PHAWKER: Like you were saying, it has this faux-Edwardian vibe but the book is coming out at the onset of the sexual revolution. The book reminds me of sort of old Playboy cartoons from that period. There’s this new sort of casualness about sexuality.

MALONEY: Back then, no one would have dared write to an etiquette column about these things, and even if they had, they wouldn’t be answered. No one would publish a question like that. Of course now we have people like Dan Savage and many others like him who do this kind of thing. Hyacinthe was just a fantastic invention when the book was published but now she actually exists, or people like her. I think that’s one of the things that makes it popular again. The questions that are asked are almost legitimate. They could potentially be asked in a sex column these days.

PHAWKER: Was there any controversy when it was first published?

MALONEY: I think it was such a small publication, [that] if there was, it wasn’t big enough to leave a mark. I think when it was published it was intended to be very campy. It wasn’t a big publishing house, it was a small press. I doubt it had reached into many parts of the country, selling mainly in New York where it was unlikely to spark any outrage.

PHAWKER: Curiously, for a guy who published a book about sex and sexuality, Gorey characterized himself as being asexual. He never married or had children.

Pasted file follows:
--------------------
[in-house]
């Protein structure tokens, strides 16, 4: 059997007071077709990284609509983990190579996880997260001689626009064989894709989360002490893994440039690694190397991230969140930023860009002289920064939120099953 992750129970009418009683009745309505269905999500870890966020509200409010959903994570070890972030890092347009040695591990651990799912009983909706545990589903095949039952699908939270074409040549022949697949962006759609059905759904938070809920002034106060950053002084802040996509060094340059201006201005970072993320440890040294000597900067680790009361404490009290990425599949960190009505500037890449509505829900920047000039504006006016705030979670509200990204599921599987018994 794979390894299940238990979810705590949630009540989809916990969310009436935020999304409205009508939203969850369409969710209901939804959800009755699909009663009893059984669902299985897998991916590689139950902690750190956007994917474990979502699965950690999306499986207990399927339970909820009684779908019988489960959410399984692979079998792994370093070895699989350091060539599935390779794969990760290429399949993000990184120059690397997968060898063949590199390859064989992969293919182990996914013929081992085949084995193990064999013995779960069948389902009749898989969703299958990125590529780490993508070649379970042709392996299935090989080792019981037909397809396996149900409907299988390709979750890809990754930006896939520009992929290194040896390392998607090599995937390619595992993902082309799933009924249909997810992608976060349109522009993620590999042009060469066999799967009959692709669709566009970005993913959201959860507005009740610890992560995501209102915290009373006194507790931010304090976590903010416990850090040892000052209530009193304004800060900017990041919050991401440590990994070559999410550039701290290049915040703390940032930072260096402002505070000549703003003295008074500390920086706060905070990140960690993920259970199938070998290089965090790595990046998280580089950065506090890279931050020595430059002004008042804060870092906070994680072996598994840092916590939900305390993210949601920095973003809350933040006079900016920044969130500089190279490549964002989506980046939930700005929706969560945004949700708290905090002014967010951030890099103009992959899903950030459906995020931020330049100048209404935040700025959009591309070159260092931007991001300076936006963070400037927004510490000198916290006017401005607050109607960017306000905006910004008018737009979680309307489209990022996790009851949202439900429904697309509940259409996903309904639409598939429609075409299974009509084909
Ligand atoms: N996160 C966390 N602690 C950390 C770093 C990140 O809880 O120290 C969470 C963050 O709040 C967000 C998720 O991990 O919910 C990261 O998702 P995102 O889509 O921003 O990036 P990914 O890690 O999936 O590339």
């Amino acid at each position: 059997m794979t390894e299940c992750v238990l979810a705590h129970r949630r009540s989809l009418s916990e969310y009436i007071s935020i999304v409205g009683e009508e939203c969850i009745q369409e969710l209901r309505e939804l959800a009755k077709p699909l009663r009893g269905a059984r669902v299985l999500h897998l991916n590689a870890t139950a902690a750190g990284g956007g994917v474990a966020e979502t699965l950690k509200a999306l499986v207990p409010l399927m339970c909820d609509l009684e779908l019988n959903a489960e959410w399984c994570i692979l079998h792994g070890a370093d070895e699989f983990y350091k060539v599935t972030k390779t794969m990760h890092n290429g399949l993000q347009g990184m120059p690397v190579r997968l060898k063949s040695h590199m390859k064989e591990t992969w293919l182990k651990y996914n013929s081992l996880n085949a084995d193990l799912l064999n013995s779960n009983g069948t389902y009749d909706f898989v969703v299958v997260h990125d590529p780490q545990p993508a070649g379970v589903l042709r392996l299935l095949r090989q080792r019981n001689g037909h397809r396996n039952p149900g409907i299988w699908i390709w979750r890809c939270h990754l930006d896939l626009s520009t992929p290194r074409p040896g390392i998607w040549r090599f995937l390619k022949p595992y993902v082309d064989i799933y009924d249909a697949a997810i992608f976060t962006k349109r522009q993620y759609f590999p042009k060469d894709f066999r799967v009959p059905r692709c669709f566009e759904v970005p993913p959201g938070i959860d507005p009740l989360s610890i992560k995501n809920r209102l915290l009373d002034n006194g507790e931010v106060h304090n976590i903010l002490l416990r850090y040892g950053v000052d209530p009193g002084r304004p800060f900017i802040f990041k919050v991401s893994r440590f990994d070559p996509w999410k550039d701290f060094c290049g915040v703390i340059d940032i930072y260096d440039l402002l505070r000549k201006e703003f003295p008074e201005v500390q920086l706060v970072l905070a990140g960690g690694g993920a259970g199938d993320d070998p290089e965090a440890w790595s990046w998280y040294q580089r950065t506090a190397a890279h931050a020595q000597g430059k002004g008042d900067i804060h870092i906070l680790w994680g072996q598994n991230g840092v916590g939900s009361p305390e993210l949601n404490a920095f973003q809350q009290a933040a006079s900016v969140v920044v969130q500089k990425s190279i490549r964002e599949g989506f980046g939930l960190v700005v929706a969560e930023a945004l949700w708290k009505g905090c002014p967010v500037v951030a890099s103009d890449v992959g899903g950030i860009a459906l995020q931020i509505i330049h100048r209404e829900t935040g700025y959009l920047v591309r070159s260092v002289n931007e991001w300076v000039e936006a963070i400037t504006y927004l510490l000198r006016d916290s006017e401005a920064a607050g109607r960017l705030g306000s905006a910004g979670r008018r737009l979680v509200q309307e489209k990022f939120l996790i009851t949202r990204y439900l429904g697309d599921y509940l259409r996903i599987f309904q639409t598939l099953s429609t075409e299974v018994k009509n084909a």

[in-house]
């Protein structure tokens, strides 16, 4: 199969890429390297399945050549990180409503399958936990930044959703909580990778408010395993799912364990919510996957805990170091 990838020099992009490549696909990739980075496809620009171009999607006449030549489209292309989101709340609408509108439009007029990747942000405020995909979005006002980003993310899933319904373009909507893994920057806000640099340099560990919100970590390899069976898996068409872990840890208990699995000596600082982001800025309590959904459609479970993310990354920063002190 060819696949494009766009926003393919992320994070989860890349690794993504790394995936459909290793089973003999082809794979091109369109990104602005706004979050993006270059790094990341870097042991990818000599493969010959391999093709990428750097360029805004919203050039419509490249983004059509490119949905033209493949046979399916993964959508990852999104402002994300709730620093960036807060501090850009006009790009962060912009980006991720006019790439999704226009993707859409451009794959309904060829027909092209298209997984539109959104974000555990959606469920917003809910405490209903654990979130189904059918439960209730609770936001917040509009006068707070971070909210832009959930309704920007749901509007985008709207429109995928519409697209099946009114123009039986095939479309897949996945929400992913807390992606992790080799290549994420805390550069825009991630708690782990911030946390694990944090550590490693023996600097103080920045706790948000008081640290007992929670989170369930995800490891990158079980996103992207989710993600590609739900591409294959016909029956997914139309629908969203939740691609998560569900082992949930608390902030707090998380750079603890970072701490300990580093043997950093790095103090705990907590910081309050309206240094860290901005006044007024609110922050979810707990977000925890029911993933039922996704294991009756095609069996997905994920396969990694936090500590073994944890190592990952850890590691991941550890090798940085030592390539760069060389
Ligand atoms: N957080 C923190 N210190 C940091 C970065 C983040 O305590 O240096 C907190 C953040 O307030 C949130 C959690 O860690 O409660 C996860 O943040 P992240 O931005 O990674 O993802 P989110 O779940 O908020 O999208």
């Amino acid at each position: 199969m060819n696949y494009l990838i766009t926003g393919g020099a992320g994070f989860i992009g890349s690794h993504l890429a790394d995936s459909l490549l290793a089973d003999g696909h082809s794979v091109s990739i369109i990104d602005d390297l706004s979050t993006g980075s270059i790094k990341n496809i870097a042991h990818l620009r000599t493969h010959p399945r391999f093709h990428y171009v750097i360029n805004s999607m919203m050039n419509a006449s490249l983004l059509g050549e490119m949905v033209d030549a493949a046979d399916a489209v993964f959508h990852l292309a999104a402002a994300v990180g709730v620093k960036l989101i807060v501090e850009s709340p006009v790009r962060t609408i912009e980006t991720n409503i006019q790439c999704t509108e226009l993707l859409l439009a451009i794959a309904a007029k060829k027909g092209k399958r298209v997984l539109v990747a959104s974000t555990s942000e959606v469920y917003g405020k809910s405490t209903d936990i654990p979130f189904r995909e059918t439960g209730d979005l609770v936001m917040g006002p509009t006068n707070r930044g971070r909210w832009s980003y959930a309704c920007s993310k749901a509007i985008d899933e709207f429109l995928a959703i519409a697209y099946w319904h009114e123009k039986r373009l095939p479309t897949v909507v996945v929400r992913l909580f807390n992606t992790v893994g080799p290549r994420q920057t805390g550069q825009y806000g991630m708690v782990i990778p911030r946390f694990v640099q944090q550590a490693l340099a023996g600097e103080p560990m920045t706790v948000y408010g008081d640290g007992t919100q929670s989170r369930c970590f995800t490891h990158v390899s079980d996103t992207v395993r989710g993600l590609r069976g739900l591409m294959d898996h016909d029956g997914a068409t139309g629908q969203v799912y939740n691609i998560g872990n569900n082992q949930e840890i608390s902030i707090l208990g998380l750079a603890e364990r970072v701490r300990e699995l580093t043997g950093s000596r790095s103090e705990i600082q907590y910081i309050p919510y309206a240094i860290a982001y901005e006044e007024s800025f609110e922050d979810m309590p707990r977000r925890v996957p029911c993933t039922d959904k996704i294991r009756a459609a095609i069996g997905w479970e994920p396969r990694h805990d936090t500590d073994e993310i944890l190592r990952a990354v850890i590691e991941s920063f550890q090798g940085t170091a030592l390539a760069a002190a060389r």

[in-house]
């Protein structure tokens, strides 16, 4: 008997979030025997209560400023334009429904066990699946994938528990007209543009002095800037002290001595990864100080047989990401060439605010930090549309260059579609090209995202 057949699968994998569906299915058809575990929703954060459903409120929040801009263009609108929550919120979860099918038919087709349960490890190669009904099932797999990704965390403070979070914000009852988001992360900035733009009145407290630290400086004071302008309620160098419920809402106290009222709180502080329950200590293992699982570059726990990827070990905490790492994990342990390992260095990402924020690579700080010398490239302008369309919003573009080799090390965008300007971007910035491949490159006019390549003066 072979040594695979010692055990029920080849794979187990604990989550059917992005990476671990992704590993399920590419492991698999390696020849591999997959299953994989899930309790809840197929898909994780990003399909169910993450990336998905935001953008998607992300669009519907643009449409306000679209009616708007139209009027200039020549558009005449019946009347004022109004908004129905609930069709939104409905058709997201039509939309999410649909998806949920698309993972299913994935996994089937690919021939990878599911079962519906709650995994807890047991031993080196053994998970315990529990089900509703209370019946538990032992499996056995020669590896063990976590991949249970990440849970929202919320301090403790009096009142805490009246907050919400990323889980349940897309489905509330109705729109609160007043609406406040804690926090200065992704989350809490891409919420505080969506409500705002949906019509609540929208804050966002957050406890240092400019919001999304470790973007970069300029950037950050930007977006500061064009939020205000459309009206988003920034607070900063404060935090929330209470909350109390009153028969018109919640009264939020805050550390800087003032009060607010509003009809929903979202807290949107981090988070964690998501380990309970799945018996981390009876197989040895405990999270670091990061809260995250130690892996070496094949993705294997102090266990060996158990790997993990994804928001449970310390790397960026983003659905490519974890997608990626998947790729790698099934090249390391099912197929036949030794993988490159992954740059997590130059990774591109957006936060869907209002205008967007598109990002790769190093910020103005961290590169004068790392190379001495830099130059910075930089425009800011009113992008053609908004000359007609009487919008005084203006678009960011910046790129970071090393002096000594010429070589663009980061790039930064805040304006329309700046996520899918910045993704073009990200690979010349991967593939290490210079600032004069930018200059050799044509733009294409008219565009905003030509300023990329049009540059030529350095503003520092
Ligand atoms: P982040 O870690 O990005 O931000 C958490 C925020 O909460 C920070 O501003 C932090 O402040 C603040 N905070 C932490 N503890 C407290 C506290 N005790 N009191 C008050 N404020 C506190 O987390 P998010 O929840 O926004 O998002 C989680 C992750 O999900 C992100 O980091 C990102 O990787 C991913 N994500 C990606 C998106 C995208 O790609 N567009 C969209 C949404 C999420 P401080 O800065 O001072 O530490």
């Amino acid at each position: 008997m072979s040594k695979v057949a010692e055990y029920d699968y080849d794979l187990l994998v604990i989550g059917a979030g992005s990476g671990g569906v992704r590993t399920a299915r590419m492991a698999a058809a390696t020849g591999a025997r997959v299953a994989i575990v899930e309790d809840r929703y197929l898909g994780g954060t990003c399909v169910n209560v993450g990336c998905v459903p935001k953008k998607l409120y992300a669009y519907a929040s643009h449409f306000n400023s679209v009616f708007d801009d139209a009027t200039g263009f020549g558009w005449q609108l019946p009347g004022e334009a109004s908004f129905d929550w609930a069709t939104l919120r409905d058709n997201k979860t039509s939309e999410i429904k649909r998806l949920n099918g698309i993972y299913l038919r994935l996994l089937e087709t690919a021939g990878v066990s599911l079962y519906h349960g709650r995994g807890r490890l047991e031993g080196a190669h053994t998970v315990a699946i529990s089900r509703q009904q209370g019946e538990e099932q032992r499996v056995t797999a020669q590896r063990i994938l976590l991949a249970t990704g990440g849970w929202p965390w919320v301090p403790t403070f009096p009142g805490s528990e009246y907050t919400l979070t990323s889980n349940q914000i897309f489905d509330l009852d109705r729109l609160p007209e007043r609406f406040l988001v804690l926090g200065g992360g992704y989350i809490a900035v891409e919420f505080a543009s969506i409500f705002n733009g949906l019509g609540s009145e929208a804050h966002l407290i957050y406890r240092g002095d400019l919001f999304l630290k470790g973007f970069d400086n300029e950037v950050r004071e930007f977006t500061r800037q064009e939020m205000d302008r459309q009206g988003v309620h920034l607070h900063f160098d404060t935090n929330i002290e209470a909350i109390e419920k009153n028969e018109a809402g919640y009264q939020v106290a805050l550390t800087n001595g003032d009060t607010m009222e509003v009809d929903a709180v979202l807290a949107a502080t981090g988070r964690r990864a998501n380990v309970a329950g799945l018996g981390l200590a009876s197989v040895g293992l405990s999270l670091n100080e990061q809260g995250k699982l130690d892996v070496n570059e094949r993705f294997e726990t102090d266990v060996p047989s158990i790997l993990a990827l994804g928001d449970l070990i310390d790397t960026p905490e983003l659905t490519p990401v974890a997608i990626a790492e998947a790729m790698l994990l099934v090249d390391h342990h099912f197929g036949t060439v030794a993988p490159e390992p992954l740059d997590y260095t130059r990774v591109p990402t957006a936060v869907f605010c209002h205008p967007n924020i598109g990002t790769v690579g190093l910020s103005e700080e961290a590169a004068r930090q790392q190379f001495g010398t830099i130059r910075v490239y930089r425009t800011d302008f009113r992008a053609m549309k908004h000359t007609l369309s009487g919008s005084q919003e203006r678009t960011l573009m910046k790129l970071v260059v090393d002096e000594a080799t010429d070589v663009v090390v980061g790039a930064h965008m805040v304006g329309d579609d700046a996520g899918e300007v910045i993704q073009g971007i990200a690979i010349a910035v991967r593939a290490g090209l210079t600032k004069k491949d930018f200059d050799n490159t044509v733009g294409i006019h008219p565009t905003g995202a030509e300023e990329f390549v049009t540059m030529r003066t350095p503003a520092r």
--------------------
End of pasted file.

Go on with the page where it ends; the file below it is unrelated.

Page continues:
MALONEY: I think people were fascinated by that. I don’t know what his story was beyond that, but I do think Gorey was very aware that people want to categorize people. They want to say you’re gay, straight, or whatever. These days we have more boxes than before, but people still have that desire to put you in one. I think he was very aware that people couldn’t put him in a box. They wanted to. Perhaps one of the reasons this project attracted him, beyond the fact that Gorey was very prolific in his career and illustrated for a lot of people, was that he enjoyed playing with sexuality. One of his books, I think The Curious Sofa, it’s probably the book that plays with that most directly. The Curious Sofa is an Edward Gorey book through and through. It’s one of his own works, and it is one of the dirtiest books you can imagine. However, the dirtiness is all in the mind of the reader. Everything is implied, all these people going off to places and it’s left to the reader’s imagination that they’re all having these great big orgies. It’s not actually on the page, but it’s all in the reader’s head. I think he had great fun with that book. Unlike with The Recently Deflowered Girl, there was some controversy over that book. He would say people were up in arms about it, but it was all in their heads. Nothing was explicitly stated. He didn’t reveal himself to a lot of the world, so he would always say ‘look at my work, all the answers to your questions are in there.’ Which is another way of saying ‘look inside yourself.’ I think that’s a big thing about Gorey is to always take a second look. I’m sure that even though The Recently Deflowered Girl was something he illustrated for someone else, that doesn’t mean that he wasn’t working on multiple levels with his illustrations. They’re all very much his style. There’s a lot to find in them other than just what’s on the surface.